One of Emir Kusturica’s best films, When Father Was Away on Business definitely precedes another one I’ve blogged about recently: Tito and Me.
A lot of Kusturica trademarks are here: frenzied party scenes where multiple side plots converge (the ending here is sort of a tamer version of that in Underground)-
-riotous, constant music; Serbian identity; lead males who personify both stereotypical machismo and also plenty of tangible weakness (here, as in a lot of his films, that weakness is for women (are Kusturica’s male leads just happily adulterous, or are they being critiqued as such…?)).
Kusturica was born in Bosnia but lives in Serbia – or maybe he lives in Drvengrad, the town he had built for his film Life is a Miracle (which I haven’t seen), which is now, as far as I can tell, a fully functioning town. That conflicting identity, along with a yearning for the former, united Yugoslavia, is certainly at the heart of any of his films.
Where Underground was controversial for possibly downplaying any villainous efforts from its Serbian characters, When Father Was Away on Business avoids most of that. It’s nostalgic and wide-eyed, mostly thanks to the perspective of Malik (Moreno D’E Bartolli)-
-the young protagonist who watches his father’s persecution at the hands of his Communist crony brother-in-law. Malik – like Zoran in Tito and Me – is only partially aware of the goings-on and in-fighting in the immediate aftermath of the Tito-Stalin split. So when his father, Mesa (the great Kusturica regular Predrag Manojlovic) is arrested after an unseemly reaction life seems only vaguely interrupted.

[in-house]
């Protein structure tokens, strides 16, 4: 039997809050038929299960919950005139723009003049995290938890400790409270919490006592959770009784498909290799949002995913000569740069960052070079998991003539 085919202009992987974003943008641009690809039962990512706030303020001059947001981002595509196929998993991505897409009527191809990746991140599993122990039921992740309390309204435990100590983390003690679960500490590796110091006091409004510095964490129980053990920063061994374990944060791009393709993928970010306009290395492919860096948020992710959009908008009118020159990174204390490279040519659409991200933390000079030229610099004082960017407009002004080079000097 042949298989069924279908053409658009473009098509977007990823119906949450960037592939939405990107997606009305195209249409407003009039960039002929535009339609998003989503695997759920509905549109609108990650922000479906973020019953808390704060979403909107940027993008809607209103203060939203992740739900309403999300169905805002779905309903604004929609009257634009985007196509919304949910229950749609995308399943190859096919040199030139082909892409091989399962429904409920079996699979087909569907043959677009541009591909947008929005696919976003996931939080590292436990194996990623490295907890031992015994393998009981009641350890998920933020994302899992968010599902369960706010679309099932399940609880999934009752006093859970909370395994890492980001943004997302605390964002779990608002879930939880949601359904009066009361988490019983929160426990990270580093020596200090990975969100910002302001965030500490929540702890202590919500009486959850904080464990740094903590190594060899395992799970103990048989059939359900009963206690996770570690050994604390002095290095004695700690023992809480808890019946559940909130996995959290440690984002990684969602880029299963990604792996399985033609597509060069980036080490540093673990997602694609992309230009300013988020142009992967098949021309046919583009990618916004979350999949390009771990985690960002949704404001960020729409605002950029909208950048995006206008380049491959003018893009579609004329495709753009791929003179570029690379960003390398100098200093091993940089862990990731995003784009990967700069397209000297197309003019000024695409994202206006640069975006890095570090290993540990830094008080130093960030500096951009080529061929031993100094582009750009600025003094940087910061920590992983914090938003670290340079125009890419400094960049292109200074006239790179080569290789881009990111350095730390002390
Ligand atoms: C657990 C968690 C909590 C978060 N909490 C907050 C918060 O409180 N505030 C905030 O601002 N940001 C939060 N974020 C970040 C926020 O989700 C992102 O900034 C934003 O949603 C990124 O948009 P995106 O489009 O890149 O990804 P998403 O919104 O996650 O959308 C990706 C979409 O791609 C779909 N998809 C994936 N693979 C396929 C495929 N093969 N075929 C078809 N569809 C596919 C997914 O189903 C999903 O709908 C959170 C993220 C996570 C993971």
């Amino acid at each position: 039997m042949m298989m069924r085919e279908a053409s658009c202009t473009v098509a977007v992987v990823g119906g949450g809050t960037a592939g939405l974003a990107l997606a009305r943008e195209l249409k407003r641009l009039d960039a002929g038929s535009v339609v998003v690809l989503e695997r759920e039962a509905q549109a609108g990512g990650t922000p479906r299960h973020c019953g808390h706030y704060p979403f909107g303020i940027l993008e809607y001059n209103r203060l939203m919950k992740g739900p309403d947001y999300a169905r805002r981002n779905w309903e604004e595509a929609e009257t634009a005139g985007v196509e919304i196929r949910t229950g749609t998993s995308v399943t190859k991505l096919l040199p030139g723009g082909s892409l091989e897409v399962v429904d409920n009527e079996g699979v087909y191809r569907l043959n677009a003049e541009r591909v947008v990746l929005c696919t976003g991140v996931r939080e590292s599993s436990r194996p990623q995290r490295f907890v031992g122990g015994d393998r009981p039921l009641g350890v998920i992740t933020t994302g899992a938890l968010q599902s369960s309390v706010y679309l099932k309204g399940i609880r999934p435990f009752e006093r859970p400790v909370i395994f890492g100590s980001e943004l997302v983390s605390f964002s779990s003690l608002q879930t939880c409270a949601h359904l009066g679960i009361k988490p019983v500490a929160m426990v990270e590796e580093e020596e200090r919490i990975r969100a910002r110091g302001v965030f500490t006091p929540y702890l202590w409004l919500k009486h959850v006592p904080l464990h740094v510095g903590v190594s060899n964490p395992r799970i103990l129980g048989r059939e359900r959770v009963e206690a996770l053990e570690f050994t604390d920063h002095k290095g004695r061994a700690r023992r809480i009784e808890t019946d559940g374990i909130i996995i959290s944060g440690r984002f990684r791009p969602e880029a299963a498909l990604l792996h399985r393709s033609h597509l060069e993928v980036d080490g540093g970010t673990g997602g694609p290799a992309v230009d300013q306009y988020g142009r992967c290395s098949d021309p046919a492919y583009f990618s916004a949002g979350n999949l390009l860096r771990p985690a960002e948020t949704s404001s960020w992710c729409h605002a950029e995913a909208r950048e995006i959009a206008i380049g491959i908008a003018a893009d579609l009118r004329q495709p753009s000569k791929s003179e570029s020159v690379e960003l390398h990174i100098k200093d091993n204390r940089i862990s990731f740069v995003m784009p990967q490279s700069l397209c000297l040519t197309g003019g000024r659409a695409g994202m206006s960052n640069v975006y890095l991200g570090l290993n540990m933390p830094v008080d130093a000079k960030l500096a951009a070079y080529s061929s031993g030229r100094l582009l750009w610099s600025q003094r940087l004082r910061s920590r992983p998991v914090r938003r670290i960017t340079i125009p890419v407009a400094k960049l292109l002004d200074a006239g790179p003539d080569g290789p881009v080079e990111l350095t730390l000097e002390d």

When Father Was Away on Business would make a great companion piece with The Joke, and I wonder how much Kusturica was influenced by the Czech New Wave. Both films are sardonically, grimly funny, cast a pejorative eye on Communism, and are comically paranoid about ones friends.
But there’s a gentleness in the film, too. There’s a Fellini-like love for the cinema-
-and plenty of anarchy that anticipates the out-and-out lunacy of Underground:
When Father Was Away on Business can be gentle-
-and oddly lucid:
It may well be Kusturica’s masterpiece, though Underground is so madcap and lucid that it provides tough competition.